Bad Animals: A Father's Accidental Education in Autism

Front Cover
Arcade Pub., 2011 - Biography & Autobiography - 272 pages
9 Reviews
Joel Yanofsky tried for years to start this memoir. “It’s not just going to be about autism,” he told his wife, Cynthia. “It’s going to be about parenthood and marriage, about hope and despair, and storytelling, too.” 

“Marriage?” Cynthia said. “What about marriage?” 

A veteran book reviewer, Yanofsky has spent a lifetime immersed in literature (not to mention old movies and old jokes), which he calls shtick. This account of a year in the life of a family describes a father’s struggle to enter his son’s world, the world of autism, using the materials he knows best: self-help books, feel-good memoirs, literary classics from the Bible to Dr. Seuss, old movies, and, yes, shtick. Funny, wrenching, and unfailingly candid, Bad Animals is both an exploration of a baffling condition and a quirky love story told by a gifted writer.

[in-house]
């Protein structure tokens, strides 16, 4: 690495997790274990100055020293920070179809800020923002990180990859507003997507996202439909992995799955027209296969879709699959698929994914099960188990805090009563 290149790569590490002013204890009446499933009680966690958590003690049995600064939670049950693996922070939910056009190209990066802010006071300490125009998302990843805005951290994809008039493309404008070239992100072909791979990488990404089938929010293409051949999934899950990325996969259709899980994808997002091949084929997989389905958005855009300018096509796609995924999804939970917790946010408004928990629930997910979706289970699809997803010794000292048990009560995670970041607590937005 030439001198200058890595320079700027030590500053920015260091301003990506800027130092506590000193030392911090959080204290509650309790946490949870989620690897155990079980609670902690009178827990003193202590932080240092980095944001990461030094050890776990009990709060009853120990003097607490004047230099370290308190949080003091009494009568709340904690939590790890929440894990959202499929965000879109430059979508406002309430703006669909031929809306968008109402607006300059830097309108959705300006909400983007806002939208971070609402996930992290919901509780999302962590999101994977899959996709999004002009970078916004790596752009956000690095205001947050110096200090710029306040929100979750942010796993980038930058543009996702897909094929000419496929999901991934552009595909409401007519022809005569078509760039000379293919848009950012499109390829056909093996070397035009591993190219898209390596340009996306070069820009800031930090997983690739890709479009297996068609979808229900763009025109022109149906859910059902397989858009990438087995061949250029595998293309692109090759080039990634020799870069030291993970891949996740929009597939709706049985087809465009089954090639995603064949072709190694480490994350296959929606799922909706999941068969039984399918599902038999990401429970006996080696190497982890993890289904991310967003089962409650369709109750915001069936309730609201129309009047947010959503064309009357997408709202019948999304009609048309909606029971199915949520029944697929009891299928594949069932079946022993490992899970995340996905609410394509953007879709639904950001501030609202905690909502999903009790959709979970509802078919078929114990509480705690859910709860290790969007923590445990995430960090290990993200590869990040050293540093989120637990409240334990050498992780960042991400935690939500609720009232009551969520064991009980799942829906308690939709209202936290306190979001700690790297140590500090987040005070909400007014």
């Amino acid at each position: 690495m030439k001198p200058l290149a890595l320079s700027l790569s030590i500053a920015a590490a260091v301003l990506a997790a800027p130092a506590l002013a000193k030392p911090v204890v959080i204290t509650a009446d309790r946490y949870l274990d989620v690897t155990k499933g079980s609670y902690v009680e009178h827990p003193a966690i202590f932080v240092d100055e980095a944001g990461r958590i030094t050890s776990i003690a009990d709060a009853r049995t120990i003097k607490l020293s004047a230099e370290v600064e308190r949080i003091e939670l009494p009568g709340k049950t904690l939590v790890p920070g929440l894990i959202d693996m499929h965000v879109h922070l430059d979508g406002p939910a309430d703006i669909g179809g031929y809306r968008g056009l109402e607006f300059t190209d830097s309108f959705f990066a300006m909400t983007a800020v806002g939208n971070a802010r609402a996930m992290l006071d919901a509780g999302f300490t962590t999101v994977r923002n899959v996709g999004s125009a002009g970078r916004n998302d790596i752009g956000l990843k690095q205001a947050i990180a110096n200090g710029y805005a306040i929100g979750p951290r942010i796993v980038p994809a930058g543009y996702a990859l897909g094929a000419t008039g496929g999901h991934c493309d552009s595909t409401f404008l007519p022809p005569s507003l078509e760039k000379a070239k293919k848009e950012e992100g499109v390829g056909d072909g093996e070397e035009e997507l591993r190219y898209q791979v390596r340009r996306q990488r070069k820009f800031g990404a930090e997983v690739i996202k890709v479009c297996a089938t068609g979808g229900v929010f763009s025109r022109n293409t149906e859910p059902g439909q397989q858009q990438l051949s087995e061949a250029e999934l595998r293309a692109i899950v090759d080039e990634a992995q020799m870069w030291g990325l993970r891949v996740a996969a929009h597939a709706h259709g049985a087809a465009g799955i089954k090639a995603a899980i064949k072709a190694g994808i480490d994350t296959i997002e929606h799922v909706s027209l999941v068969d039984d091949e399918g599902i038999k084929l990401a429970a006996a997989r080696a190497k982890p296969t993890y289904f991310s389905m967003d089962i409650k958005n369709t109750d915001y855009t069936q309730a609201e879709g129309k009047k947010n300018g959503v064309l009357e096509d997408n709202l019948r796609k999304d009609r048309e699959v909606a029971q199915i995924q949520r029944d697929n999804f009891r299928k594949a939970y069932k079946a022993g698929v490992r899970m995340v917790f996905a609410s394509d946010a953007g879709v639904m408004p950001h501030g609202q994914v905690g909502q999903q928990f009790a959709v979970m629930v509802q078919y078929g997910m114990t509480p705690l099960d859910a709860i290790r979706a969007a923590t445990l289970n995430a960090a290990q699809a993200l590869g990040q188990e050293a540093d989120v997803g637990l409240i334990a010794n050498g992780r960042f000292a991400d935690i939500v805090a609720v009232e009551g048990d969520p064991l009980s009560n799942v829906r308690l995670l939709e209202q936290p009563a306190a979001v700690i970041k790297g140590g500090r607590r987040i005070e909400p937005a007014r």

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Review: Bad Animals: A Father's Accidental Education in Autism

User Review  - Robert - Goodreads

(Audiobook)An interesting memoir about parents of a son with Autism. The author is good at whining and a lot of self pity. He is amusing at times and does shed some light on what it's like to have a son with Autism Spectrum Disorder. Read full review

Review: Bad Animals: A Father's Accidental Education in Autism

User Review  - Doriana Bisegna - Goodreads

Hmmmm...well the title says it was all about this father's accidental education in autism. His story and no one else's. Honest, VERY funny, heartwrenching, sad, and yet hopeful! Joel ... Read full review

About the author (2011)

Joel Yanofsky is the author of the essay collection Homo Erectus: And Other Popular Tales of True Romance, the novel Jacob's Ladder, and the biography Mordecai & Me: An Appreciation of a Kind, which won the QWF Mavis Gallant Non-fiction Prize and the Canadian Jewish Book Award. He's a regular book reviewer for the Montreal Gazette and has written for a variety of publications, including Canadian Geographic and the Village Voice. He's won two National Magazine Awards as well as the Malahat Review's Creative Nonfiction Prize. He lives in Montreal, Canada, with his wife, Cynthia, and his son, Jonah.

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